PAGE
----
September 14th, 2007

The Recommender

I’ve mentioned, here and elsewhere, that I’m not much of a reviewer. I like lotsa stuff, and I always want to share, but I often run out of convincing reasons other than, “I like it, it’s really good…you’ll like it too!” which as you may note, is not a reason to do anything!

However, recommendations are fun, because occasionally I know about good stuff you might like. Like melon yoghurt (yes, I am totally over my aversions to melon-y things! Melonyness is lovely, actually). And more:

The film Amal, which I saw last night at the film festival. It was a slow, sleepy little film. Even the melodrama was whispery. But I loved it. And despite weird pacing, with several key tensions being resolved well before the climax, I was on the edge of my seat until the credits. And yes, it did resolve the way I wanted it to.

The restaurant Yummy Bar-B-Q, which is apparently the last restaurant in the universe with no website, but is located on the west side of Yonge just south of Wellesley, and the the south side of Bloor just east of Bathurst, and possibly other places as well, and is fabulous. Seriously, the sheer variety of different items on your plate no matter what you order is joyful, and all of it (besides the mystifying ice-cream scoop of macaroni salad next to the rice) is excellent. Get the chicken spicy unless you have a violent aversion to spicy foods–it’s the best one, and non-searing. And the kimchee isn’t that spicy either, but it’s damn good.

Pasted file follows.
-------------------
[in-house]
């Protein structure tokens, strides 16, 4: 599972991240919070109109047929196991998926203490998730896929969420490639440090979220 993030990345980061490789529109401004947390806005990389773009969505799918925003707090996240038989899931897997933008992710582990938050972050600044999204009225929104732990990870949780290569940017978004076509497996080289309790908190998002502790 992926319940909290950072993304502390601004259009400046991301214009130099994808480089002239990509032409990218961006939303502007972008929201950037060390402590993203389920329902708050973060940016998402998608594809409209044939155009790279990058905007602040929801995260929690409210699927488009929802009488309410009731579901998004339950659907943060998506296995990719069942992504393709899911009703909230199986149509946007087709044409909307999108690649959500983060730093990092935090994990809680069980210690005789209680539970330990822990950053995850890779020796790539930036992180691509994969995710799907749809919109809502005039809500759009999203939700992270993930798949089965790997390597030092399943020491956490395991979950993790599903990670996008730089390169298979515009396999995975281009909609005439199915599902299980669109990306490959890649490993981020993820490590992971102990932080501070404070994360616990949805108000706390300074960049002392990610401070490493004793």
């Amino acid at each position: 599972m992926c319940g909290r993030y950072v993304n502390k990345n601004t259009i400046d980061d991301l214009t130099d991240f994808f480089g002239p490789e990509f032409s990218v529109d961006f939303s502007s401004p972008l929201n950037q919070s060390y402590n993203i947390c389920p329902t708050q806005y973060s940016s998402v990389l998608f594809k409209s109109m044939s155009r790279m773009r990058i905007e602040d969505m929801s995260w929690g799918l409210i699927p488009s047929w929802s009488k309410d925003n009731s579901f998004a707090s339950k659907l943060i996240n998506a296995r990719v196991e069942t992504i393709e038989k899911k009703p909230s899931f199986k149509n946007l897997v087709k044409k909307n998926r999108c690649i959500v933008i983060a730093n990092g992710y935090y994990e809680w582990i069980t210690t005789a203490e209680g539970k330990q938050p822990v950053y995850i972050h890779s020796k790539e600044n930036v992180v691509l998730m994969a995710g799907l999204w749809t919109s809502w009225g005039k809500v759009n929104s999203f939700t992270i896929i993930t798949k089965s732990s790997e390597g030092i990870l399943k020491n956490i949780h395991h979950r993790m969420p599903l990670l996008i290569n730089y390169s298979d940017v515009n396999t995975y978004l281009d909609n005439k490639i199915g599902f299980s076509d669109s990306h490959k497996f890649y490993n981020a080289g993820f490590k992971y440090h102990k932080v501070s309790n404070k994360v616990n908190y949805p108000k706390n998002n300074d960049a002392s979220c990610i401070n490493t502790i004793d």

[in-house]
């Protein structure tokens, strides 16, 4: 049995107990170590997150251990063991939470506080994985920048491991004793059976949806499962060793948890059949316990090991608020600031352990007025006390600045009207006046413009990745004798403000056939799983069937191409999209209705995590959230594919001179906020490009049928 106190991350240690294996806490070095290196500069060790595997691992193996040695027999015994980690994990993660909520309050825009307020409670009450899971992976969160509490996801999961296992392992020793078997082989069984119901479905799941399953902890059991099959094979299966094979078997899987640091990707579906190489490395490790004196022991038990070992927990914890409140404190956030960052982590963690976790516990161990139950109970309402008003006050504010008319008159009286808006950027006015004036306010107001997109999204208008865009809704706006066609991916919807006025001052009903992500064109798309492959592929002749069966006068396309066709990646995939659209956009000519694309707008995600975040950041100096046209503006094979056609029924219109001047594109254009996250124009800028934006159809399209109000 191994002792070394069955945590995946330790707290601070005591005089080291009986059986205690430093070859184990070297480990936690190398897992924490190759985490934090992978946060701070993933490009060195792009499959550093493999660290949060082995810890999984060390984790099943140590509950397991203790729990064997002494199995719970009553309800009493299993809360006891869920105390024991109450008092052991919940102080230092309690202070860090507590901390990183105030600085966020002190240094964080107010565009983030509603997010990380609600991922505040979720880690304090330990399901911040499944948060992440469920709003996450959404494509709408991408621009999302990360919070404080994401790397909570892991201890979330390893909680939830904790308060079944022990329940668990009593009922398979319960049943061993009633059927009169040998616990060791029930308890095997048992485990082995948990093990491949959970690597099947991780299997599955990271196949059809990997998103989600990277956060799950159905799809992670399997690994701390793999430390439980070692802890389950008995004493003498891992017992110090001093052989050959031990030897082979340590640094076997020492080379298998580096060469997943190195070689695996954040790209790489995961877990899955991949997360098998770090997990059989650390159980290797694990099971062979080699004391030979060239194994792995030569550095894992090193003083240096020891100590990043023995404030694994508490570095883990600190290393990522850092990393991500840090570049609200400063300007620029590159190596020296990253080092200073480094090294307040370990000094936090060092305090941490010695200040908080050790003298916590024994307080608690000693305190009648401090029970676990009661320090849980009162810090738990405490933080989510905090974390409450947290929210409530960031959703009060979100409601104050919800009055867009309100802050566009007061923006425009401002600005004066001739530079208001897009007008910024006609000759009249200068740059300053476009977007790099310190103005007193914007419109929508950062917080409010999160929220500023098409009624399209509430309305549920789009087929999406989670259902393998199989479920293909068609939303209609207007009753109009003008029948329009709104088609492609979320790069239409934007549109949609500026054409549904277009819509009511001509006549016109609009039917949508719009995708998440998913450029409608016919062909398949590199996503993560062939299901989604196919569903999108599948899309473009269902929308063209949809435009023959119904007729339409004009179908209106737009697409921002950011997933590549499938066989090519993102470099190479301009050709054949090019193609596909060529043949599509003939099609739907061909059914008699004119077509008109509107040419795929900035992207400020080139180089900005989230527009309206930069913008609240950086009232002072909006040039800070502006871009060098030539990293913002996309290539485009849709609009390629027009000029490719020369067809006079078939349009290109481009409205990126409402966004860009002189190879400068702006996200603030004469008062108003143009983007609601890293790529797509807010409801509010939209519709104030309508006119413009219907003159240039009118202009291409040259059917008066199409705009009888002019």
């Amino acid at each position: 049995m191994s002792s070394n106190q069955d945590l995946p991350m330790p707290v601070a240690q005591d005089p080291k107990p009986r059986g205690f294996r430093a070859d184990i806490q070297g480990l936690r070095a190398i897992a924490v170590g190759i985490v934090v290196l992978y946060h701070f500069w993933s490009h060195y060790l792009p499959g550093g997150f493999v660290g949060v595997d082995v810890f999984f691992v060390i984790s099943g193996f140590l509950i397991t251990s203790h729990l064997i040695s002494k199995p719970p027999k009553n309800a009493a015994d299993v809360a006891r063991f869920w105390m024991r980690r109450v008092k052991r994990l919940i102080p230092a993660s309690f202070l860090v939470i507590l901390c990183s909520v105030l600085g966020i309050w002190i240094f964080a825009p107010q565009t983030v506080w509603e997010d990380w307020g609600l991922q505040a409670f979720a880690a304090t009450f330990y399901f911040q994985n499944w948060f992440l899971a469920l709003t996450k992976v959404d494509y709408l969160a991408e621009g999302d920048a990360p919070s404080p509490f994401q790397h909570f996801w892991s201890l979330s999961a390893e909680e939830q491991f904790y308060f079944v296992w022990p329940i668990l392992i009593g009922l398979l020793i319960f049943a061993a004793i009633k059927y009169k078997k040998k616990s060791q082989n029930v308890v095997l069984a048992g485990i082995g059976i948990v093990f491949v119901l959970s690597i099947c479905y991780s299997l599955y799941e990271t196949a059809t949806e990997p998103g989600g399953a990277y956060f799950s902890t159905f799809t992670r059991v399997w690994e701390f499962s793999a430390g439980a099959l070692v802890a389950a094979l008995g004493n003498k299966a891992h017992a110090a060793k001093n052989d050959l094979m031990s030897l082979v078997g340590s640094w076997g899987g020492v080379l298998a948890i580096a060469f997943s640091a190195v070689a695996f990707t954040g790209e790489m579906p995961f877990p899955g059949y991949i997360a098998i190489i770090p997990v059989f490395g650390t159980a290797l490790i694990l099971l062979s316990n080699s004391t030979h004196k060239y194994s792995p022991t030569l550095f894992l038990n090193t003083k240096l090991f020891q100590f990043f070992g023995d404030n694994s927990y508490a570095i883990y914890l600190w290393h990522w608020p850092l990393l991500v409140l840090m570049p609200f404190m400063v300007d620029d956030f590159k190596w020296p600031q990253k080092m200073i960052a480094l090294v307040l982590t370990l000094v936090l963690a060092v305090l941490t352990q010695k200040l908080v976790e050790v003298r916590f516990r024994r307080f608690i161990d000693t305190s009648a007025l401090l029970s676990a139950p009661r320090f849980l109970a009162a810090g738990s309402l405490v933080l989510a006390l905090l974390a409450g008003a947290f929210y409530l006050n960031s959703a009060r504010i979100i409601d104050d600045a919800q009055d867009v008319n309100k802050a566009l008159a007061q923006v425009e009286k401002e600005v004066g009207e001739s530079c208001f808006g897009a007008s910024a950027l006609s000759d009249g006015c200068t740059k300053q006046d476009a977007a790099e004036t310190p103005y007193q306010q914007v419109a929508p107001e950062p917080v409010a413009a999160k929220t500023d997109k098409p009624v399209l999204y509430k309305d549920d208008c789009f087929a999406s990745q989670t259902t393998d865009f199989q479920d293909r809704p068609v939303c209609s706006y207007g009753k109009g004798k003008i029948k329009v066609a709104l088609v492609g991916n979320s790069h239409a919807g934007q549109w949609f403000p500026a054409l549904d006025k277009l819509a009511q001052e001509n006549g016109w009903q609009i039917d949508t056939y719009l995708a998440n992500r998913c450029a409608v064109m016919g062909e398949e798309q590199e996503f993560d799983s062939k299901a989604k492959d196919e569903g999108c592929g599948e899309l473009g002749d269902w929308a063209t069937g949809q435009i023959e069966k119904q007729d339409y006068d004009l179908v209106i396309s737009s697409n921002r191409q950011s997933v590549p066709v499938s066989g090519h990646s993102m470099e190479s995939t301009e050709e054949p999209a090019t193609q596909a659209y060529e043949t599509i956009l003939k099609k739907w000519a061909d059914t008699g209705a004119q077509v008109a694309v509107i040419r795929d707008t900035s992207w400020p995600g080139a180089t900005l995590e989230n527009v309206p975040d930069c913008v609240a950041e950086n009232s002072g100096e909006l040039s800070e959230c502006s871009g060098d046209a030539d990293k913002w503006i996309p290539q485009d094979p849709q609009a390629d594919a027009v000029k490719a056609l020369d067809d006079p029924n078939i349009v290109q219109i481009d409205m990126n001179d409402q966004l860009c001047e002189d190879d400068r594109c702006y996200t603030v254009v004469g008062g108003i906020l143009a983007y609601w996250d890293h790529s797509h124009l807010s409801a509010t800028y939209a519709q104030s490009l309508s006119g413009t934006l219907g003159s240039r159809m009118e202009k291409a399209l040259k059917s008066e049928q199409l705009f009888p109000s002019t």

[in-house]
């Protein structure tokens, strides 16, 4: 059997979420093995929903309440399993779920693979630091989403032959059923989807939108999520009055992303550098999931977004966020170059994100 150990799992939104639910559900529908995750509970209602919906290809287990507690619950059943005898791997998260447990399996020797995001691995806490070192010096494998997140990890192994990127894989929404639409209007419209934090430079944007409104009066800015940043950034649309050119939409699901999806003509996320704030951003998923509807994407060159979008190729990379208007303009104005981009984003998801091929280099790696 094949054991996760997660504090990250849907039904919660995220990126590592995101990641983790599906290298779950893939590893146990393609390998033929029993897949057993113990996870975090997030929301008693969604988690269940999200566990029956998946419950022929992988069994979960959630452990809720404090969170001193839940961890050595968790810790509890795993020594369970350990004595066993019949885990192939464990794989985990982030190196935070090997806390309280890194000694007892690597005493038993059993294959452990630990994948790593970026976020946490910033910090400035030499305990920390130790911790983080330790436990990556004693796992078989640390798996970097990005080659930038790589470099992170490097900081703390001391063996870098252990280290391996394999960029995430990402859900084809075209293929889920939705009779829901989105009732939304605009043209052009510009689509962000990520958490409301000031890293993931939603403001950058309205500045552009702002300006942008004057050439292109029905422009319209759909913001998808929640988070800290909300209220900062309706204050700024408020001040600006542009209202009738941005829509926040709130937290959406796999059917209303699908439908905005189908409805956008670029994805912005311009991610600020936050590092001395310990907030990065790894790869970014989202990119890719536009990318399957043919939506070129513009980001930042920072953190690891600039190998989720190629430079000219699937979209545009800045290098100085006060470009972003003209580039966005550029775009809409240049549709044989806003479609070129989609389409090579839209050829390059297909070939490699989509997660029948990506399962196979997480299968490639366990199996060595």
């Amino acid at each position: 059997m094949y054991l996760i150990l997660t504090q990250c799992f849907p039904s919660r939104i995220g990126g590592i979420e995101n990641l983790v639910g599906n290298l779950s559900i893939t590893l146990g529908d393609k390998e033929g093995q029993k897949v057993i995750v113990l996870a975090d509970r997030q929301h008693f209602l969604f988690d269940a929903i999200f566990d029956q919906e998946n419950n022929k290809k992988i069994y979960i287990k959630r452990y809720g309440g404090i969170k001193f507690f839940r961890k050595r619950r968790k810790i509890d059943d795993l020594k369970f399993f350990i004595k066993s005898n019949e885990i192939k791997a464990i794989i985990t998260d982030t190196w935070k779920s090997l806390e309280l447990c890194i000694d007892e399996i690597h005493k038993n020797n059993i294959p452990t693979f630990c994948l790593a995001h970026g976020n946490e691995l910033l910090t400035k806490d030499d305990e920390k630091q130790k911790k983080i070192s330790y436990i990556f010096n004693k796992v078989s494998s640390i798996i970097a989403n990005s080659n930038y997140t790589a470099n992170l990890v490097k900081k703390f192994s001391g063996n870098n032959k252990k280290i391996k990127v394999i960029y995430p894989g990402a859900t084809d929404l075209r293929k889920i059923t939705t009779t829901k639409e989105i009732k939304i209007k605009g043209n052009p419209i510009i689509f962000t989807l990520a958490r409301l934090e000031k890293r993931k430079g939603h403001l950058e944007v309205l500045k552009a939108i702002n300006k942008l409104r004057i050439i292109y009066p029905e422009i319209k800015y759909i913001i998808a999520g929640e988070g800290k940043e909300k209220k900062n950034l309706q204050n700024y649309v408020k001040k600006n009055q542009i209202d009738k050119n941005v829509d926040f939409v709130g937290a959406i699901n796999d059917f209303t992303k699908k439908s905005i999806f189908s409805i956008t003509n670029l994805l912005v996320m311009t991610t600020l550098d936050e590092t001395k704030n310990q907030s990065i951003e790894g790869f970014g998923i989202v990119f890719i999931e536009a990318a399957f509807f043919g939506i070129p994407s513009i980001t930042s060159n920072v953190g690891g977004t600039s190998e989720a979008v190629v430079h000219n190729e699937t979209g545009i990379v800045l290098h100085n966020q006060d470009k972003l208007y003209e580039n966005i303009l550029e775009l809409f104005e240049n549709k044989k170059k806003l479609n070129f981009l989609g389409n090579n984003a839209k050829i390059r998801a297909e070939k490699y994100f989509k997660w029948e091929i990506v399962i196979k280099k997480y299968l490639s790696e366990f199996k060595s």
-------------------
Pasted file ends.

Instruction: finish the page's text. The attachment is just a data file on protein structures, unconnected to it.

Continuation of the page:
Dubliners by James Joyce. I know, this is not a new recommendation to most people, but well, I’m coming to the book for the first time (mainly) at the age of 29, so it is possible that some of you need that extra nudge, as well… Everyone knows it is a “classic” (whatever that means) but did you know it is really great for reading on the TTC? The stories are short enough to read in a commute, and straightforward and brilliantly (often grimly) clear enough that even with the distractions of fellow riders, traffic and trying not to fall over, you can keep it all straight. Plus the characters often see or ride trams and streetcars–it’s like being in the story! A hundred years later, though.

These are the things I’m endorsing today. Maybe next week, I’ll find a political candiate or something.

C’mon baby / let me know

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So Much Love by Rebecca Rosenblum

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